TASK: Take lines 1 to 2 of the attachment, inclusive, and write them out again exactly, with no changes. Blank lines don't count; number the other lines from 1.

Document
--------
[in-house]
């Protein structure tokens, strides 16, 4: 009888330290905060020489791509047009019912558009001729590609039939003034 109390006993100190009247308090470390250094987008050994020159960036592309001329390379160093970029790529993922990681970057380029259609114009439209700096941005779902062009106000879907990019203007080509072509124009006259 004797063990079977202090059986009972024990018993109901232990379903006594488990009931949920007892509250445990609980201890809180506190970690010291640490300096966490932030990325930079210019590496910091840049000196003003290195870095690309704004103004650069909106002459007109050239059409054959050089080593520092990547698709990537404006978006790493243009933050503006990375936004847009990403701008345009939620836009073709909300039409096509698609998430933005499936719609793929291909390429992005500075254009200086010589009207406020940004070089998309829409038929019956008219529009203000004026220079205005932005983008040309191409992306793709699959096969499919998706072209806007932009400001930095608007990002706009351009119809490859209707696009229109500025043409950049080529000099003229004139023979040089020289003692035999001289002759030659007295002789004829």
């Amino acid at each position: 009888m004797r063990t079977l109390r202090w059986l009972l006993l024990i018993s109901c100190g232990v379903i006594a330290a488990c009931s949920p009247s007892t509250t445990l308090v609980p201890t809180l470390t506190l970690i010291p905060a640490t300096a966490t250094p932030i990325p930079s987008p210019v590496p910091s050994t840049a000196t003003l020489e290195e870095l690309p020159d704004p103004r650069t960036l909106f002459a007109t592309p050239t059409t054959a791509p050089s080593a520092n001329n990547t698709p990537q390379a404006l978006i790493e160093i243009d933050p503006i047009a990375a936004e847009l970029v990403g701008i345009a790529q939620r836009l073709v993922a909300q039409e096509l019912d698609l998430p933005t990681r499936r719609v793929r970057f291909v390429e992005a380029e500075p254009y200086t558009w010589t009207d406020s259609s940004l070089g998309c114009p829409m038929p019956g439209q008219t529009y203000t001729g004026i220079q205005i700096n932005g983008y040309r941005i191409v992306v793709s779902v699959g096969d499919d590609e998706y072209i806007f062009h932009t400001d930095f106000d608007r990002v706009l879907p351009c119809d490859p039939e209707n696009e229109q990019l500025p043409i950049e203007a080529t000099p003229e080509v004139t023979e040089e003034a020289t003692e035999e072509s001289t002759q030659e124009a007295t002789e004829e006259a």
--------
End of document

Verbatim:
[in-house]
């Protein structure tokens, strides 16, 4: 009888330290905060020489791509047009019912558009001729590609039939003034 109390006993100190009247308090470390250094987008050994020159960036592309001329390379160093970029790529993922990681970057380029259609114009439209700096941005779902062009106000879907990019203007080509072509124009006259 004797063990079977202090059986009972024990018993109901232990379903006594488990009931949920007892509250445990609980201890809180506190970690010291640490300096966490932030990325930079210019590496910091840049000196003003290195870095690309704004103004650069909106002459007109050239059409054959050089080593520092990547698709990537404006978006790493243009933050503006990375936004847009990403701008345009939620836009073709909300039409096509698609998430933005499936719609793929291909390429992005500075254009200086010589009207406020940004070089998309829409038929019956008219529009203000004026220079205005932005983008040309191409992306793709699959096969499919998706072209806007932009400001930095608007990002706009351009119809490859209707696009229109500025043409950049080529000099003229004139023979040089020289003692035999001289002759030659007295002789004829």